by Ruthie Blum
According to a report in the Turkish daily Hurriyet on Monday, Israel has agreed to allow building materials for the construction of a hospital to be transported from Turkey into the Gaza Strip. This relaxation of the naval blockade on the terrorist enclave is part of the Egypt-brokered cease-fire agreement that ended Operation Pillar of Defense, the week-long war that Israel waged against Hamas in November.
But Israel apparently hopes that its "goodwill gesture" will help to heal the damaged relationship with Turkey, which reached an all-time low in May 2010 when Turkish ships filled with pro-Palestinian activists set sail for Gaza, in direct defiance of the Israeli blockade. Though the protest flotilla was ostensibly bearing "humanitarian" goods, the activists on one of the boats, the Mavi Marmara, were armed. However, the Israeli soldiers dispatched to prevent the boat from reaching its destination were equipped mainly with paintball guns. This put them at a severe disadvantage, and many suffered stabs and blows as soon as they landed on deck. Taken off guard, they were also thrown overboard. During the clash that ensued, nine activists were killed and dozens of Israeli soldiers were wounded.
Joined by hostile voices in the international community, Turkey condemned Israel for the incident. Though the Israeli government expressed regret at the loss of lives, it refused to apologize for its soldiers' act of self-defense.
Not only has Turkey continued to insist that Israel financially compensate the families of the flotilla casualties, it also conducted a trial, in absentia, against Israel Defense Forces brass. Naturally, a conviction was secured.
For the past two and a half years, the government of Turkish Prime Minister Recep Tayyip Erdogan has done nothing but show its true colors internally and externally — distancing itself from the secular West and allying itself with the Islamic world. This has not put a dent in Washington's attempts to look the other way. Nor has it stopped the Obama administration from instructing Israel to do something to coax Turkey into "reconciling."
No stranger to appeasement, Israel has continued to talk about its crucial relations with Turkey — as though the "little rift" will soon be mended and all will be well. Indeed, last month, when he was still serving as Deputy Foreign Minister, Danny Ayalon gave an interview to the Turkish press in which he said he believed that Israel should apologize for the events of the flotilla in a letter "similar to the one sent by the United States to Pakistan after the death of 24 Pakistani civilians in an attack that was carried out (by the U.S.)" This, said Ayalon, would be a "creative" way to settle the differences between the two countries.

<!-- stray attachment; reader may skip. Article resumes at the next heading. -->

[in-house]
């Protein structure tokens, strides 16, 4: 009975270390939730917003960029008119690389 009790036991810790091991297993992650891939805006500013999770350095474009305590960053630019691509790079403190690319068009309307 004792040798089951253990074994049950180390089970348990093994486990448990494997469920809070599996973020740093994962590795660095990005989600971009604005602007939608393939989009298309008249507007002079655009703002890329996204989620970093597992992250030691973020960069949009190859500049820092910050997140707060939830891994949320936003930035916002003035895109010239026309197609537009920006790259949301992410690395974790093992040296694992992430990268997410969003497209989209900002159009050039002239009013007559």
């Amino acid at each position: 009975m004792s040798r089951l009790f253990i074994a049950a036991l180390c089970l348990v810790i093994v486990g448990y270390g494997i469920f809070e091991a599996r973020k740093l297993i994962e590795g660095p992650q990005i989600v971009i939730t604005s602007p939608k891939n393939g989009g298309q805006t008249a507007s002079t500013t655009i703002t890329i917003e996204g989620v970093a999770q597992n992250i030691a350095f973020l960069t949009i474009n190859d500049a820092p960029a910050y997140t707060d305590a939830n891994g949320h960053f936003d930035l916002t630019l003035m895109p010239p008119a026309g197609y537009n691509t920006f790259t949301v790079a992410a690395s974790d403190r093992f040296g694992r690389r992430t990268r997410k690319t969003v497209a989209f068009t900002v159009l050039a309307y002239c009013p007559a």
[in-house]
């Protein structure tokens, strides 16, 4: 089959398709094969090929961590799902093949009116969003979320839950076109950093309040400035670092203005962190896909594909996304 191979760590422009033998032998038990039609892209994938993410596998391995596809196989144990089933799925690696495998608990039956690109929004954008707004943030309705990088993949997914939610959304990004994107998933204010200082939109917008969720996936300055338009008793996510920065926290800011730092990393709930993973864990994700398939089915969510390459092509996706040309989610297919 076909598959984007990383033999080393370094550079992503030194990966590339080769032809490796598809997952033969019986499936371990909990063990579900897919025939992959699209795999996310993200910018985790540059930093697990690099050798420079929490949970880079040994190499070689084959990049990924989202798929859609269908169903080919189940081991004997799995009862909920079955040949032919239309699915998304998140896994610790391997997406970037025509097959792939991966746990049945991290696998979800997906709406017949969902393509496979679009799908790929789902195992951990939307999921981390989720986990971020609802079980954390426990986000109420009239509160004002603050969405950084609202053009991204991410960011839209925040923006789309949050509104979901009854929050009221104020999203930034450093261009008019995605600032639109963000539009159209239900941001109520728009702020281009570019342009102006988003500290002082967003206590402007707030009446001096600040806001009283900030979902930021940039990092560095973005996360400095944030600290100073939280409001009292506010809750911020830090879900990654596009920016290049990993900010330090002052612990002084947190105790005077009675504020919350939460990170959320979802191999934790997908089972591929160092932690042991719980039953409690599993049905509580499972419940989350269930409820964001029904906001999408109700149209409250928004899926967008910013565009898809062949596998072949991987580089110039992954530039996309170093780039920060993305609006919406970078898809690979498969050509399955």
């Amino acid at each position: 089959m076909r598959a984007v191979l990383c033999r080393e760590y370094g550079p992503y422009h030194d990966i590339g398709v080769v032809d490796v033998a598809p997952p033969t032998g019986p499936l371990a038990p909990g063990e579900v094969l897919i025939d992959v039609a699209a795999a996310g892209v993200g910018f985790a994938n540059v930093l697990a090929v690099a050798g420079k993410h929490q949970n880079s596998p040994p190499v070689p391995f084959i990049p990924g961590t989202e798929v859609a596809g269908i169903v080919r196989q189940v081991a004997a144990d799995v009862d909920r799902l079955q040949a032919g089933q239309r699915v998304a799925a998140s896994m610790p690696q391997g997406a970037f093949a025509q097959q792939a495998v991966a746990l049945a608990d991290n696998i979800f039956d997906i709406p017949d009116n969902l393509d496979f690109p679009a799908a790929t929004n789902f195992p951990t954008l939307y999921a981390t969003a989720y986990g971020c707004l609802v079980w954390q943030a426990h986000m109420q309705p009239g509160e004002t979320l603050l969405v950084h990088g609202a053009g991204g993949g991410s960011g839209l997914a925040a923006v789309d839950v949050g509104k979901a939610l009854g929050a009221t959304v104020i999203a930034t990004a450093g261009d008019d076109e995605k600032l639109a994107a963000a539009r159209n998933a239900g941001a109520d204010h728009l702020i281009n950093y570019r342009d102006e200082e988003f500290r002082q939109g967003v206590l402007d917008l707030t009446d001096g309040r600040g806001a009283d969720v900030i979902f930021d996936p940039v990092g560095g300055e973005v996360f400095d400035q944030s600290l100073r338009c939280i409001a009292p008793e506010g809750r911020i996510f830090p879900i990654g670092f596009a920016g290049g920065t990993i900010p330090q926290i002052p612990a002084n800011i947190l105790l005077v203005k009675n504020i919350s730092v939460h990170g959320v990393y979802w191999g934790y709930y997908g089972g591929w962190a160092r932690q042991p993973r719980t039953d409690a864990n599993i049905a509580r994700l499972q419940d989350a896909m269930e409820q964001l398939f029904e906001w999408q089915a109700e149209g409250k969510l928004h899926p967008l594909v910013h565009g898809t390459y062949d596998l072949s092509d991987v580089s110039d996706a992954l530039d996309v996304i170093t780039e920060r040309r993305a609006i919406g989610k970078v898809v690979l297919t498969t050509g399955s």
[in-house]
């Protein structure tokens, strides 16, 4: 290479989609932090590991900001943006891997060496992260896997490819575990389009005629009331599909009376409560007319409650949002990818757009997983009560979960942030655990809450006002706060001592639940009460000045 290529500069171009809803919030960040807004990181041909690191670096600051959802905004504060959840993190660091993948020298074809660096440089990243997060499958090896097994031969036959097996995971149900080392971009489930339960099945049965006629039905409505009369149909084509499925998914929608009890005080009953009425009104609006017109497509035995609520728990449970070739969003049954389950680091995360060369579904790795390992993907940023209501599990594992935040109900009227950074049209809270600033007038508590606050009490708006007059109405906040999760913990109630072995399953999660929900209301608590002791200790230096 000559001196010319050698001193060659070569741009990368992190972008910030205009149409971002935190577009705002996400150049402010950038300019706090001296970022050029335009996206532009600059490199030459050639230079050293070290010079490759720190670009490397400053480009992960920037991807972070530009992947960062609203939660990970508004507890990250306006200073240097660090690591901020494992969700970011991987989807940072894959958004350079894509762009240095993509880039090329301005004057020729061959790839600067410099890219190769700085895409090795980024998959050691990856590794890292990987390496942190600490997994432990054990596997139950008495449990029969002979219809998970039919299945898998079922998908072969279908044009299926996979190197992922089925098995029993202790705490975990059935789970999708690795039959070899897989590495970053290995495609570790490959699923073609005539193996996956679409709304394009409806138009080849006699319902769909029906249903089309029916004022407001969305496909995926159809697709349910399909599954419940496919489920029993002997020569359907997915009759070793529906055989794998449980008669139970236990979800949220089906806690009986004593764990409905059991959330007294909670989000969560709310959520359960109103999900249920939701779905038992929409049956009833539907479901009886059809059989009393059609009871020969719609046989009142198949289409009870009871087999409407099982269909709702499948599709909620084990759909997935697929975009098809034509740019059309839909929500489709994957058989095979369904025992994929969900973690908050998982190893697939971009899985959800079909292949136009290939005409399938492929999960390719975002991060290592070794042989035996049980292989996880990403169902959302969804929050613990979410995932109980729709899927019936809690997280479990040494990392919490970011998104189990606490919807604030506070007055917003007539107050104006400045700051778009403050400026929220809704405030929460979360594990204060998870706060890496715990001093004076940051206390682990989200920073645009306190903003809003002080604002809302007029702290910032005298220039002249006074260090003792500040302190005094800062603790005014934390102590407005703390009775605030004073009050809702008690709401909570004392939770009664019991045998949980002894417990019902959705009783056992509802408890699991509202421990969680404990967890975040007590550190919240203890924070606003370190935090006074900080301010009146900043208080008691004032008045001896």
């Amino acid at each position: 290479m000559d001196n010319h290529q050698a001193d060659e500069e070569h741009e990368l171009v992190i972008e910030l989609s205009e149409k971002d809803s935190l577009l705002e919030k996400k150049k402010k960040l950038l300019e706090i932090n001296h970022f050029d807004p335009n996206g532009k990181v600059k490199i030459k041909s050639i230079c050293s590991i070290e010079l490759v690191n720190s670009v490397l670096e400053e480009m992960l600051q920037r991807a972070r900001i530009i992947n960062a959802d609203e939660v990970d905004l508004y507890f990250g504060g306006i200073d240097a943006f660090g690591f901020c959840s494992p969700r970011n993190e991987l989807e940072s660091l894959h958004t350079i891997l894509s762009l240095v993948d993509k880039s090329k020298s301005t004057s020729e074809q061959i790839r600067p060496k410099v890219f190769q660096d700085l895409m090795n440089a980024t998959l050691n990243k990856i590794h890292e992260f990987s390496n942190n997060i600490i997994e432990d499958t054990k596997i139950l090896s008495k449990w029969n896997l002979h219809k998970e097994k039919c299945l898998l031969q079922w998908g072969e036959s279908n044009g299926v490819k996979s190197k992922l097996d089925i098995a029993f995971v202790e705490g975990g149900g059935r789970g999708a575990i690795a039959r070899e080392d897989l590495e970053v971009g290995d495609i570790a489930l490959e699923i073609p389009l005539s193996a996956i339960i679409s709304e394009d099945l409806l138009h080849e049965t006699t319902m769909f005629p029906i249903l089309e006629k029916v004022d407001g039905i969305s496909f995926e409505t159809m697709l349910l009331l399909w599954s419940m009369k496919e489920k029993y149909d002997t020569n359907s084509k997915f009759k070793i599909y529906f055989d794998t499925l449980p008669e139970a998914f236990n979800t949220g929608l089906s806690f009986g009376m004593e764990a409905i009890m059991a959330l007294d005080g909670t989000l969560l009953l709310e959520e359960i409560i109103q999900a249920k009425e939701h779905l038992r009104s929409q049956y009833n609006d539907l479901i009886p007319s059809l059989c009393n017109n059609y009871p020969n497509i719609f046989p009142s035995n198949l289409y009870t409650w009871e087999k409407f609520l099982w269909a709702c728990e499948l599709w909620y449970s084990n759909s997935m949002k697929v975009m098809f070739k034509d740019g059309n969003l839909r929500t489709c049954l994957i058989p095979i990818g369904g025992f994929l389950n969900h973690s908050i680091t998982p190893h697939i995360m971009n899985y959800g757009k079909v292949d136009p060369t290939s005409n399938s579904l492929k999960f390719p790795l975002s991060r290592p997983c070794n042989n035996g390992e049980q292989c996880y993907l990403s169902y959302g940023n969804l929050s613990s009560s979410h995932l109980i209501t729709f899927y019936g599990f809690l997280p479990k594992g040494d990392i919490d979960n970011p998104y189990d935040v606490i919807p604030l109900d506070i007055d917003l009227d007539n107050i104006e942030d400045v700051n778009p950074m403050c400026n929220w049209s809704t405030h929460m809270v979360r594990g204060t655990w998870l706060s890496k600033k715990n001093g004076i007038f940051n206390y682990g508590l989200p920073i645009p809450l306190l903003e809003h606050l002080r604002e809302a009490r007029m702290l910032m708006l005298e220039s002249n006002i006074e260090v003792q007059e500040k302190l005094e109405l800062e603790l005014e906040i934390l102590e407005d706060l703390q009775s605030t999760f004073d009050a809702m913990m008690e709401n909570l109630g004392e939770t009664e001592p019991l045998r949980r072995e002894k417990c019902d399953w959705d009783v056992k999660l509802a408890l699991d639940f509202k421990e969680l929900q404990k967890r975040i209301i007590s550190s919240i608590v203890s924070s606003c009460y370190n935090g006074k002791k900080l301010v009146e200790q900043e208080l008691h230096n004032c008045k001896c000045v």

Well, it sure would be creative — like a good piece of fiction, that is. Israel is certainly capable of making the colossal mistake of writing such a letter. But doing so would "settle" nothing.
In the first place, Erdogan has specified three preconditions for even considering repairing ties with Israel. Israel accepting exclusive blame for the flotilla catastrophe is only one of them. The second is a massive amount of money to be paid to the families of the dead activists. The third is to lift the Gaza blockade.
Anything short of total capitulation from Jerusalem will be met with a cold shoulder from Ankara. This is not mere speculation, as recent statements emanating from the Turkish leadership indicate.
Two weeks ago, airstrikes attributed to Israel were carried out against a Syrian weapons convoy headed for Hezbollah in Lebanon. Though Turkey itself had attacked a Syrian military outpost in October, Erdogan was quick to deride Israel for its "mentality of waging state terrorism …We cannot regard a violation of air space as acceptable. What Israel does is completely against international law. It is beyond condemnation."
Turkish Foreign Minister Ahmet Davutoglu went even further, adding threats to his rhetoric. "If Israel were to attack any Muslim country," he warned, possibly hinting at Iran, "Turkey would respond."
These are not the words of a government anxious to kiss and make up with a former friend; they are the drumbeats of war with a newfound foe. No amount of bricks and mortar brought into Gaza to build a hospital will cure that particular illness. In fact, Erdogan won't even give Israel credit for the "goodwill gesture." Instead, his government is downplaying it — ironically by calling it "humanitarian," rather than political. This is Turkey's way of saying that it doesn't count as a precursor to patching up differences with Israel.
It also will enable Erdogan, who is looking forward to attending the inauguration of the hospital when it is finished, to make a silver-tongued speech aimed at pleasing Hamas.
Nevertheless, Israeli pundits are viewing this new development with odd optimism. They hope that when a coalition is finally formed and the next government is in place, there will be room for turning over a new leaf with Turkey.
This is as delusional as the belief that if Israel stops settlement expansion, the Palestinian Authority will come peacefully to the proverbial negotiating table. For Erdogan, as for Palestinian Authority President Mahmoud Abbas, normalization with Israel is a liability, not an issue of national interest worth cultivating.
Let us pray that Netanyahu's coalition will reflect an understanding of this reality and be prepared to act — not appease — accordingly.
Ruthie Blum is the author of "To Hell in a Handbasket: Carter, Obama, and the 'Arab Spring.'"
Copyright - Original materials copyright (c) by the authors.